June 09, 2019

Garden Patterns, Textures, and Colors

ferns

Lately, I'm noticing patterns, textures, and colors in a different way. It's hard to explain, but many surprisingly pleasant views are catching my eye--like the Ostrich Ferns in the back garden, lined up to capture the morning light.

cottonwood seeds

This is not a pleasant view, but definitely a pattern and texture example--the Hostas lining the driveway are now covered in Cottonwood seeds from several neighborhood trees. Everything is coated in fluff and debris, and it won't end for at least another week. (I'm trying to be patient, because I recognize the trees' and seeds' ecological value. It just makes for a very messy garden. It also illustrates why most of my photos in this post have messy fluff all over them.)

sedum and petunias

Some of the patterns, colors, and textures are intentional, like this combination of chartreuse Mexican Stonecrop (S. mexicanum) with Wave Petunia 'Carmine Velour.' Last year, a patch of overwintered Supertunia Vista Bubblegum was in the same pot with the Sedums, but the Supertunia didn't survive a second winter in the sunroom. Both combinations offer pleasant pops of color and companion textures.

salvia and lantana

While I've had this combination in my garden for several years now--'May Night' Salvia (Salvia x sylvestris) with various Lantanas and Marigolds--I happened to glance over and notice the way the purple/blue Salvia was framing the orange hues of the other flowers from this angle.

shamrocks and ivy

Another pot I've overwintered for several years now combines English Ivy (Hedera helix) with Purple Shamrocks (Oxalis triangularis).

alternanthera and ivy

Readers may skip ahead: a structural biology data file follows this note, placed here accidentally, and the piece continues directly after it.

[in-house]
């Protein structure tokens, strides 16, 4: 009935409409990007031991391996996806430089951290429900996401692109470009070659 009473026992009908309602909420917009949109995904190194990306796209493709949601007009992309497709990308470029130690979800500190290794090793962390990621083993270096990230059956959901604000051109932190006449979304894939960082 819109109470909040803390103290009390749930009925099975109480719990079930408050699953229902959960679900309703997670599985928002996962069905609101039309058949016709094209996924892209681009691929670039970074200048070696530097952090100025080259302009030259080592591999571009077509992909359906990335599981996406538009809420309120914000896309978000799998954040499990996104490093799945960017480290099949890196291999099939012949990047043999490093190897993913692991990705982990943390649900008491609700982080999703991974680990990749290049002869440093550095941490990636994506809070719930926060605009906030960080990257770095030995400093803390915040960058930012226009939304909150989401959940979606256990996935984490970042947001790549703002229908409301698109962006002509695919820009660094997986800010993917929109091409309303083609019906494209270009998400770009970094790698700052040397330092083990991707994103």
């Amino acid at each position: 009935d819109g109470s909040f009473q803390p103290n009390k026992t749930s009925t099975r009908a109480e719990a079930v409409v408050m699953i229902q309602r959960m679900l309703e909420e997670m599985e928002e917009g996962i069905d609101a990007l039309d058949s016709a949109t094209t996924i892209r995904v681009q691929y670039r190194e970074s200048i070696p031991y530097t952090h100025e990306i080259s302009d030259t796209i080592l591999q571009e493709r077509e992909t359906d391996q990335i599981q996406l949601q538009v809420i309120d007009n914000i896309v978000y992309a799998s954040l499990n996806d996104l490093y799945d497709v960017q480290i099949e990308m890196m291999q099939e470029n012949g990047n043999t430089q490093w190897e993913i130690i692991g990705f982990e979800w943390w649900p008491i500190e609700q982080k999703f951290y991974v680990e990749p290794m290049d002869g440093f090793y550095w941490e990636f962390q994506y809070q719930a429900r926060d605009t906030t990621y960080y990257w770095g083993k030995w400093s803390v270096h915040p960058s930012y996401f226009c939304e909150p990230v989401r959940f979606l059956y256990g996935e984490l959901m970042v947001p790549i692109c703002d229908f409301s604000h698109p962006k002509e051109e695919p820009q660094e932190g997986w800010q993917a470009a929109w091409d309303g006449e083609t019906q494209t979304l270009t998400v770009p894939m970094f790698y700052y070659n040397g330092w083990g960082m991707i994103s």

Continuing the same color scheme with Threadleaf Alternanthera (A. dentata).

purple and ivy

Together, across the back wall of the pond, they create waves of burgundy, purple, and green.

new guinea and coleus

'Sonic Light Pink' New Guinea Impatien (I. hawkeri) is another good pairing with chartreuse foliage--here, with Coleus (Solenostemon) 'Colorblaze Lime Time.'

shade foliage

We've had plentiful precipitation this spring, so all the foliage seems extra lush. Hostas, Convallaria, Epimediums, Sedums, and Hellebores (including the little Hellebore seed pods) form a carpet in various shades of green.

alliums and clematis

This combination was a happy accident. 'Nelly Moser' Clematis is a long-standing garden staple. I added several Allium 'Globemaster' bulbs along the back wall last fall, and was pleasantly surprised to see how they mimic the lavender/pink color scheme of the Clematis.

Everywhere I turn, there are new pleasant vignettes. Are you discovering or rediscovering patterns, textures, and colors in your garden this season?

16 comments:

  1. I love those strolls through the garden when one vignette after another catches the eye. Your garden looks lovely, Beth. I love the purple-burgundy and green combinations in particular and you've reminded me that I need to find some more Alternanthera as many of mine died out last year. Right now, in my own garden, I'm enjoying the view out my office window of the orange Leucospermum, fading but still fabulous, framed by red-orange Lobelia laxiflora.